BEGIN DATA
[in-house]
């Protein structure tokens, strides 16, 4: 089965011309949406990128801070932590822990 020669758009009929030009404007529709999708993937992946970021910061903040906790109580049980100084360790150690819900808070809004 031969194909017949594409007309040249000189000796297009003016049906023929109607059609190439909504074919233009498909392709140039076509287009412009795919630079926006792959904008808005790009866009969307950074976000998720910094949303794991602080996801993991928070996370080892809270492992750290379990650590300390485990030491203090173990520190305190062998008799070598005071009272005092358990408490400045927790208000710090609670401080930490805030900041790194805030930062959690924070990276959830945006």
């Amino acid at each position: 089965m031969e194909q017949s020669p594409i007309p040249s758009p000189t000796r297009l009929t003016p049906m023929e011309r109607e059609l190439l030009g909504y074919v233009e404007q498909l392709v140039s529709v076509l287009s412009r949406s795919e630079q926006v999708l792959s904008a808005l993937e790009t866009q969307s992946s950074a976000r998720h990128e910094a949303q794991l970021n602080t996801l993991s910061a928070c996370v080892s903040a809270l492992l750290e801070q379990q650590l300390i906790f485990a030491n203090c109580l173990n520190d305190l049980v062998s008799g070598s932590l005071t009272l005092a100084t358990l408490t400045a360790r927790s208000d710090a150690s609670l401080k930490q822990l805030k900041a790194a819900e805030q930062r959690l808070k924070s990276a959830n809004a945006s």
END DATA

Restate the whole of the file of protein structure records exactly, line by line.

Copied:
[in-house]
């Protein structure tokens, strides 16, 4: 089965011309949406990128801070932590822990 020669758009009929030009404007529709999708993937992946970021910061903040906790109580049980100084360790150690819900808070809004 031969194909017949594409007309040249000189000796297009003016049906023929109607059609190439909504074919233009498909392709140039076509287009412009795919630079926006792959904008808005790009866009969307950074976000998720910094949303794991602080996801993991928070996370080892809270492992750290379990650590300390485990030491203090173990520190305190062998008799070598005071009272005092358990408490400045927790208000710090609670401080930490805030900041790194805030930062959690924070990276959830945006």
């Amino acid at each position: 089965m031969e194909q017949s020669p594409i007309p040249s758009p000189t000796r297009l009929t003016p049906m023929e011309r109607e059609l190439l030009g909504y074919v233009e404007q498909l392709v140039s529709v076509l287009s412009r949406s795919e630079q926006v999708l792959s904008a808005l993937e790009t866009q969307s992946s950074a976000r998720h990128e910094a949303q794991l970021n602080t996801l993991s910061a928070c996370v080892s903040a809270l492992l750290e801070q379990q650590l300390i906790f485990a030491n203090c109580l173990n520190d305190l049980v062998s008799g070598s932590l005071t009272l005092a100084t358990l408490t400045a360790r927790s208000d710090a150690s609670l401080k930490q822990l805030k900041a790194a819900e805030q930062r959690l808070k924070s990276a959830n809004a945006s």